SINGAPORE - Singapore consumers are expecting inflation to fall as they perceive that a weak global economy would likely have a dampening effect on inflation.
This is according to the latest findings of the SKBI-MasterCard Singapore Index of Inflation Expectations (SInDEx).
The index - jointly developed by Singapore Management University's Sim Kee Boon Institute for Financial Economics (SKBI) and MasterCard Worldwide - is derived from an online survey of around 400 randomly selected individuals from Singapore households.
In the latest survey conducted in December 2012, consumers shared their views on perceived values of economic variables over the next one to five years.
Comparing the two waves of surveys conducted in September and December 2012, consumers expect inflation to moderate in the next 12 months.
Dr. Aurobindo Ghosh, co-creator of SInDEx, and Programme Director of SMU SKBI said, "Even though the United States possibly avoided falling off the fiscal cliff, many Eurozone economies are tittering on the brink of continued slowdown in productive activities and persistently high unemployment.
"This has created a downward pressure on global demand which in turn has manifested in low inflation rates in many Western and regional economies. Furthermore, low inflation has prompted policymakers to continue to adopt an expansionary monetary policy and more stimulus spending to kick start growth and employment generation.
"The concern of a spike in inflation expectations post the third sequel to Quantitative Easing (QE3) in the US seems to have subsided somewhat, with the medium term inflation expectations in Singapore projected to come down in reaction to slowing trends in global demand."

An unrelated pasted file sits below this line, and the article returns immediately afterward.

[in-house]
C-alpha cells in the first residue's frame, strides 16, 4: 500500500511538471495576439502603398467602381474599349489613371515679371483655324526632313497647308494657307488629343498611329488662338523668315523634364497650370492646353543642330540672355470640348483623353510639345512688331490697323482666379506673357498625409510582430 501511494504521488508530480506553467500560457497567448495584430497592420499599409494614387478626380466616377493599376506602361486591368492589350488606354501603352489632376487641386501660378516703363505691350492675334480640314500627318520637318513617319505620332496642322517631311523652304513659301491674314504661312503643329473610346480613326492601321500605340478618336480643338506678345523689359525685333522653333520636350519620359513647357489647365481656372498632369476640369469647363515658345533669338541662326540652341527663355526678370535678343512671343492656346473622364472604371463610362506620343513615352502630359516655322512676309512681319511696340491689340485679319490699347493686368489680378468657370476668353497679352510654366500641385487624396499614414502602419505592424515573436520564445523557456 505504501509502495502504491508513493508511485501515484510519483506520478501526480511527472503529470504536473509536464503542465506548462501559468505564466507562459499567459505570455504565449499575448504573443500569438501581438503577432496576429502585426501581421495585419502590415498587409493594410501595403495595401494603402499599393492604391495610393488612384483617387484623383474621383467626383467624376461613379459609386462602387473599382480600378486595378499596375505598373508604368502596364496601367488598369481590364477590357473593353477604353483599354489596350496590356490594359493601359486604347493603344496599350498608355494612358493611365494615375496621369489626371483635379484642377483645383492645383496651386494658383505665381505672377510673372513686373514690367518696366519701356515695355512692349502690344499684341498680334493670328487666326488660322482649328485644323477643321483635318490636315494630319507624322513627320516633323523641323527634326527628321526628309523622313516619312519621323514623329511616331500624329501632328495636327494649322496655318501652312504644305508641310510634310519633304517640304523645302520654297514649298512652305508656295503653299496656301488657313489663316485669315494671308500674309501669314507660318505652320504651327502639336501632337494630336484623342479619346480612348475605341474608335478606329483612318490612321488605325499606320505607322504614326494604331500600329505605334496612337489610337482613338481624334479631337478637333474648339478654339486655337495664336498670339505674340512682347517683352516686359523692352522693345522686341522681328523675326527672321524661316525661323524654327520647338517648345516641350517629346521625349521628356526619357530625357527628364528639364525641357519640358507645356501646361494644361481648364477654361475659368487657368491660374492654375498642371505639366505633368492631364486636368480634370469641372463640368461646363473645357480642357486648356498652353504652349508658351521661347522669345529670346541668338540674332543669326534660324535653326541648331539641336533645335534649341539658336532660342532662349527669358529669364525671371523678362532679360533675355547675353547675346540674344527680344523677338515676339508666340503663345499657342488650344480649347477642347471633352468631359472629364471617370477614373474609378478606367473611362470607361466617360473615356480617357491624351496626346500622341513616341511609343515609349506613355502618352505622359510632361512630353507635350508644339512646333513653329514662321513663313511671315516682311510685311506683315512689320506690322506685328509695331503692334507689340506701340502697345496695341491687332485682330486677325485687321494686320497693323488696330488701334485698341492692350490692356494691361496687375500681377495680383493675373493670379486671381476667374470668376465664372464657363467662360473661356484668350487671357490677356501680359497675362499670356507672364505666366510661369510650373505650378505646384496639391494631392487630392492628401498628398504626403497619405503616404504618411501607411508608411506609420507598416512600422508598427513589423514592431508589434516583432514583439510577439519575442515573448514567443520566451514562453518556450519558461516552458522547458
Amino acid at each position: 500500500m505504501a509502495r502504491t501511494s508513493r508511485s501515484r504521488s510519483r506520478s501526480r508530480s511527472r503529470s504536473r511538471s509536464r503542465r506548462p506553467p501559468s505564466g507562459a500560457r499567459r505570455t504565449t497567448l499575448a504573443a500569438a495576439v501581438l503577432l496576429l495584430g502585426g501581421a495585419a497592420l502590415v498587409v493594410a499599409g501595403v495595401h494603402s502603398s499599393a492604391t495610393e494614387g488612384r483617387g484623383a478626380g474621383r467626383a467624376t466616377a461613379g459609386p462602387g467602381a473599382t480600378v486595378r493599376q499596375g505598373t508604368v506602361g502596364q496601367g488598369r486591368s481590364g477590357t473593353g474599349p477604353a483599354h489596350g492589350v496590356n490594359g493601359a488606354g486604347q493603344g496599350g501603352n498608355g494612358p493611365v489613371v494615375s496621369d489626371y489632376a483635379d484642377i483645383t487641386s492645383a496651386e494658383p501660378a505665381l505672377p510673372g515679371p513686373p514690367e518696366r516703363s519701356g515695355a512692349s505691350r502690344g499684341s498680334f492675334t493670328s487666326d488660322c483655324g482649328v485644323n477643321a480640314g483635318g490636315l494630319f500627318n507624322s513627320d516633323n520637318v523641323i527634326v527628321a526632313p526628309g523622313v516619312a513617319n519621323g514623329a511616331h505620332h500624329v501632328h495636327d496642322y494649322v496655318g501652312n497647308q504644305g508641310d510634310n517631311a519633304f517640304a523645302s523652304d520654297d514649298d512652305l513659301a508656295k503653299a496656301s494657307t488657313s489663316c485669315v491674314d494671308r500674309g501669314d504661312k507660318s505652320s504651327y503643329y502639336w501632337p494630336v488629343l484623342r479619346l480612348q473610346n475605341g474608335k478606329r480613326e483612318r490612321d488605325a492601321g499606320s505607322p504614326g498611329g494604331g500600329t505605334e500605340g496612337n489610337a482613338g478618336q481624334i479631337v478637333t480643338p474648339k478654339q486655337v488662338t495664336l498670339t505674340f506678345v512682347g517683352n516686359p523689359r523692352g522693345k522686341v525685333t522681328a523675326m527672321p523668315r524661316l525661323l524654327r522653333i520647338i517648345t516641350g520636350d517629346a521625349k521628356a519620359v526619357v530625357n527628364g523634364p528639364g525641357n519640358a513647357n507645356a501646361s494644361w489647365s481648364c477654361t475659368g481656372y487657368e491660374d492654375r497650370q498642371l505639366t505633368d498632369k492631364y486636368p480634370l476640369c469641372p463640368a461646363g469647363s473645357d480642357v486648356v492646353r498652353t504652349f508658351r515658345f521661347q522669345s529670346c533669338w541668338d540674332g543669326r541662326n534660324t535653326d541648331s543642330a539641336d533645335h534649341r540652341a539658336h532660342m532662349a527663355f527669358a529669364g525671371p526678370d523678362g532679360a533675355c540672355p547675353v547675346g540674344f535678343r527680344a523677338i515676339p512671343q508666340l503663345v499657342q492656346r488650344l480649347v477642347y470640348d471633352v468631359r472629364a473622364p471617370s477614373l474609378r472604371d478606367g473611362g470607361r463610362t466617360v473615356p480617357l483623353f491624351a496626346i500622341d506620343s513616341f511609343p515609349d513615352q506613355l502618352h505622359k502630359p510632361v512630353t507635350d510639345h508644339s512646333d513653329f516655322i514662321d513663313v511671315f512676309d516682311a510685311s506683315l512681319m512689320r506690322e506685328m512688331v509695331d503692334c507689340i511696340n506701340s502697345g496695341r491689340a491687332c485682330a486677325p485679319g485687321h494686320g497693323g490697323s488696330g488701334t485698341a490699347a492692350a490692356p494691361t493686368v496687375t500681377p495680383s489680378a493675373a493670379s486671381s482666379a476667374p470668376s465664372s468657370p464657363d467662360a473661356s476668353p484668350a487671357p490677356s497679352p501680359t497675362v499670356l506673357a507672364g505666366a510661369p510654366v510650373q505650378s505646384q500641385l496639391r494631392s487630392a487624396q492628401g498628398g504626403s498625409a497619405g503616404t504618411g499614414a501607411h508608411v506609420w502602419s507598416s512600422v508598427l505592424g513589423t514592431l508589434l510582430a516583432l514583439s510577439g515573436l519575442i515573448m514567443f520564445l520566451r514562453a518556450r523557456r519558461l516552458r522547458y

He added that in the medium term, despite the turmoil in the global economy, the results show how grounded Singapore households are, so much so that even the professional forecasters with access to data and relevant market knowledge find it hard to beat their expectations.
Dr. Yuwa Hedrick-Wong, global economic advisor, MasterCard Worldwide said: "Global economic recovery is stabilizing at a lower growth trajectory. Global demand as reflected by growth of world trade remains weak, which is an unfavourable external environment for many key markets in Asia/Pacific that are export-oriented."
He observed that as a small, open, and trade-oriented economy, Singapore is also in a weaker position to leverage domestic demand for growth.
He said that retaining its international competitiveness as a regional and global hub of finance and high-end services is therefore crucial for Singapore.
"In this context, rising inflation in general and wage inflation in particular could have far reaching impacts," he said.